I had warned Mikey Ronagan that sooner or later someone was going to shoot that cocky smile off his face, so I don’t know why I’m letting the image of his dead body ruin my moment today . . .
Category: Mondays Are Murder
Mondays Are Murder: Original Noir Fiction to Get Your Week off to a Dark Start
Launched in 2004 with Brooklyn Noir, our award-winning city-based Noir Series now has over 60 volumes in print, with many more to come. Each volume is overseen by an editor with intimate knowledge of the title city; each story is brand new from a local author, and each is set within a distinct neighborhood or location.
While we’ve been thrilled to publish the original works of over 800 authors in the series, we still long for more. And while we are constantly seeking homegrown editors with native knowledge of national and international cities not yet visited by the series, we’re eager to dig deeper.
Mondays Are Murder allows us to offer a glimpse of cities not yet seen, neighborhoods or hidden corners not yet explored in previous volumes, and, we hope, writers not yet exposed to our company. Contributions to the Akashic Noir Series are bound by mood: our authors are challenged to capture the sometimes intangible moods of “noir” and of “place”. The stories run the gamut from darkly-toned literary glimpses to straight-up crime fiction, while similarly capturing the unique aura of the story’s location.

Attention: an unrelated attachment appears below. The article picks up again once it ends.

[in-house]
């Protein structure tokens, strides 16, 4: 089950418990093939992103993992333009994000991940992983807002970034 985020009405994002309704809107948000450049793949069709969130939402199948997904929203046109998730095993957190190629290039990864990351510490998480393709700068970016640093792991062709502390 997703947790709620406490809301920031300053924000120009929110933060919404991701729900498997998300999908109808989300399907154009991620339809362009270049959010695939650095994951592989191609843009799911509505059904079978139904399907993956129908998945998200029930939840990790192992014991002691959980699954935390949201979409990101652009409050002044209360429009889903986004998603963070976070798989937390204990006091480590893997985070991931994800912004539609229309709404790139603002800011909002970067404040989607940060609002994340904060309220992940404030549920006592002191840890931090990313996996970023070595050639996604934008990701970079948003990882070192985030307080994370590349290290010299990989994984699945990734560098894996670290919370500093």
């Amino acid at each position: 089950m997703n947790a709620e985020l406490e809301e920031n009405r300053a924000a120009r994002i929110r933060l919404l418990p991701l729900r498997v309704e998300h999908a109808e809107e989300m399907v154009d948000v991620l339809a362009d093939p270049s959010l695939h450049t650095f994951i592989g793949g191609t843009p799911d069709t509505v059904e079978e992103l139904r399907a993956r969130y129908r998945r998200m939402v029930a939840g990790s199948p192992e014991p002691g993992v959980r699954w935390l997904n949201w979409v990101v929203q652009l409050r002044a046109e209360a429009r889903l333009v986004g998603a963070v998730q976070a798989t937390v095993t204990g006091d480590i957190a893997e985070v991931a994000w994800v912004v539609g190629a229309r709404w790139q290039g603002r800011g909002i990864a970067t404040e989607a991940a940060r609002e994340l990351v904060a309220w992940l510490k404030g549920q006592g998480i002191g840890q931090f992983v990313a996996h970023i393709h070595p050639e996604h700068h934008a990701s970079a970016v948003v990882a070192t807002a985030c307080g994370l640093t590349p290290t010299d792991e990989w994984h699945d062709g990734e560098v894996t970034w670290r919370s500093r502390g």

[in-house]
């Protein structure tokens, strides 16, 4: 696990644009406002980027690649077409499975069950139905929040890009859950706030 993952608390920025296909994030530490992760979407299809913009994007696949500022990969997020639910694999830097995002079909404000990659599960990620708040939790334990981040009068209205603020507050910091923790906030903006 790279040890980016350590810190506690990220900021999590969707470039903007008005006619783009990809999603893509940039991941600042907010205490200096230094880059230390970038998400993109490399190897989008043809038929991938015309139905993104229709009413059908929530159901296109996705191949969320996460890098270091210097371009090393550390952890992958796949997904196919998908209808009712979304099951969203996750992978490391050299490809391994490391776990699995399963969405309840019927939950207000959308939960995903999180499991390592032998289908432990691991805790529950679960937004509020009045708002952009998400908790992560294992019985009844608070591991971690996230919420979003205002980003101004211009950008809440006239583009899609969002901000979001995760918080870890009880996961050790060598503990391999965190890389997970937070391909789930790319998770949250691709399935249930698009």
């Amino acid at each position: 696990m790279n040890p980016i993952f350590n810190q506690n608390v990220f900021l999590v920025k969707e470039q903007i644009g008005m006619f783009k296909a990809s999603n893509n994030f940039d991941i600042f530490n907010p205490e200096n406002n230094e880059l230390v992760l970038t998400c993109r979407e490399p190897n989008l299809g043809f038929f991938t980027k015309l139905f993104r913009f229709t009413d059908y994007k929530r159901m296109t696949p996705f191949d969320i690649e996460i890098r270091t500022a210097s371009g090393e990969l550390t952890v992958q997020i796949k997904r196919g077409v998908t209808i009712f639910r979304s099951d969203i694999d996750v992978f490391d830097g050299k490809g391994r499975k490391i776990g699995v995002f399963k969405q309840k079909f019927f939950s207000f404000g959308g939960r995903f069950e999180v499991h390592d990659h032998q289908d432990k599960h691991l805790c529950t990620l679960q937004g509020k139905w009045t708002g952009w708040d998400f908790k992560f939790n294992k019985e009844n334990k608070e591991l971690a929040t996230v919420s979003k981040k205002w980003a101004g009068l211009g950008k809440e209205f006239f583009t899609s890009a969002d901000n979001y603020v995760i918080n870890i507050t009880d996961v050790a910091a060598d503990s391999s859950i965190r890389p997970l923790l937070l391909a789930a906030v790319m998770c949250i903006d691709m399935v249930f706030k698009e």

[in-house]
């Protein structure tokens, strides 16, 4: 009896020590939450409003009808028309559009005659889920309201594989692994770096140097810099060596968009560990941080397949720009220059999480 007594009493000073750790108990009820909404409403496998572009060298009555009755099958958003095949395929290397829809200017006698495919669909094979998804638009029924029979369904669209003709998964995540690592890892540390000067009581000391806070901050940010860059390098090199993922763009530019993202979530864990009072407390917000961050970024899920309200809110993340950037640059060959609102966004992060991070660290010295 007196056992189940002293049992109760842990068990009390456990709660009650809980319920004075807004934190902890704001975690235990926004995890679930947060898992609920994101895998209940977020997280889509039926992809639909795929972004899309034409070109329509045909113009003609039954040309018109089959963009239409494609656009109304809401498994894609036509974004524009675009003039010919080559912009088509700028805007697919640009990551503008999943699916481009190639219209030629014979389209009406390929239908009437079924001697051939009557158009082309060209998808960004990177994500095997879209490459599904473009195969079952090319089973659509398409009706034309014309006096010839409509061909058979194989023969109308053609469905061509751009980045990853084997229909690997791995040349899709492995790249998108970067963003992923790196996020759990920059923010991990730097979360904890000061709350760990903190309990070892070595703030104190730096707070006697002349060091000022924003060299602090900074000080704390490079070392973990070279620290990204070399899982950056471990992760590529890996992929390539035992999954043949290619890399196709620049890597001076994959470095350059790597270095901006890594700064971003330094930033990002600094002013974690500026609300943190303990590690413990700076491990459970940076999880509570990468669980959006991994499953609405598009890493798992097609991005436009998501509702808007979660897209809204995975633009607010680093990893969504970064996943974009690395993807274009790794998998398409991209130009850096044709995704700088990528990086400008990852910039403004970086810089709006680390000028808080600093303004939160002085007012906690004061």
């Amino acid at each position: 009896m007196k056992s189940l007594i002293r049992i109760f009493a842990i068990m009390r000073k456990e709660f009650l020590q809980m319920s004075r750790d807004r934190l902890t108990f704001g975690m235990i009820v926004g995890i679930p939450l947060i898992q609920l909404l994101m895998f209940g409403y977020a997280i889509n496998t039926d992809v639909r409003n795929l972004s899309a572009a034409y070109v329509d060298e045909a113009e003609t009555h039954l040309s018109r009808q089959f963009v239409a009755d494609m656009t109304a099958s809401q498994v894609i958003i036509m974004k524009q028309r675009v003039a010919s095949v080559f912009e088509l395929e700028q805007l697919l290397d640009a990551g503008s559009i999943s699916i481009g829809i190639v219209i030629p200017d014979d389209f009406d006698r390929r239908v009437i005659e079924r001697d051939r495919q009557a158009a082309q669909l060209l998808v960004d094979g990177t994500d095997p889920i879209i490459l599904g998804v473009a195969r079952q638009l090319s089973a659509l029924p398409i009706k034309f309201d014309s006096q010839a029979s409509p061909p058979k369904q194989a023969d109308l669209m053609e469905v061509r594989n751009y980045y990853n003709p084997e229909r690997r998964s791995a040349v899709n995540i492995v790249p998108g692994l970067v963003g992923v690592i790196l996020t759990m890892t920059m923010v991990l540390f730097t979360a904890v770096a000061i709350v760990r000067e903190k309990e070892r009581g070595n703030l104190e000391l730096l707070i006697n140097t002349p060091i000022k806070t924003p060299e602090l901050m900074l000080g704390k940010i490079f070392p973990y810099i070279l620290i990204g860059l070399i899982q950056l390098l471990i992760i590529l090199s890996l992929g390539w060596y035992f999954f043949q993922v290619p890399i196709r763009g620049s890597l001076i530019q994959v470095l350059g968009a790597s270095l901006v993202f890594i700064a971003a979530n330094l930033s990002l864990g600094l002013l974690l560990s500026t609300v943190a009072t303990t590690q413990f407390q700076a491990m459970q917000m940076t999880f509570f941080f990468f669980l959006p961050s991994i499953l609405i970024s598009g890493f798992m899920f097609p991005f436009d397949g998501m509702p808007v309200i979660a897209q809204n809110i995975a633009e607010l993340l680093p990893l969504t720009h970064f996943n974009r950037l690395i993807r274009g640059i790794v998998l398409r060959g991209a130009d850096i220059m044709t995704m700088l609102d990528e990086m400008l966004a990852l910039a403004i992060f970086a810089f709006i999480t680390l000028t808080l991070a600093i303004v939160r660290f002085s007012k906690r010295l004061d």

Our web model for the series has one further dimension: A 750-word limit. Sound like murder? It is. But so are Mondays.
Bogota is shrouded in gray. Gray clouds. Gray streets. Gray rain . . .
I ran into Linda, unexpectedly, the other day at Publix. She used to be pretty, but in her late forties, she’s all bloat, veneers, and Oxy eyes . . .
He’s defunct again. Lying on the floor, screaming about helicopters and LSD experiments. The man-child in his underwear, spread-eagled, crying to the ceiling, maybe even to the outside woods if they’re listening . . .
New York was scruffier then; everywhere you saw signs of its humbling in its bald park lawns and strobe-popping Broadway head shops . . .
“Man gon’ fry out there,” Kinfolk said. He sipped from the tall boy of Hurricane and passed it to Sam . . .
The body didn’t belong in the freezer. It belonged in the Pasadena sunshine, skateboarding down the uneven sidewalks, cycling around McDonald Park, kicking a soccer ball around the Rose Bowl . . .
The next morning Anoush left so early with Baba Bijan that the chill of the night air still hung over the desert . . .
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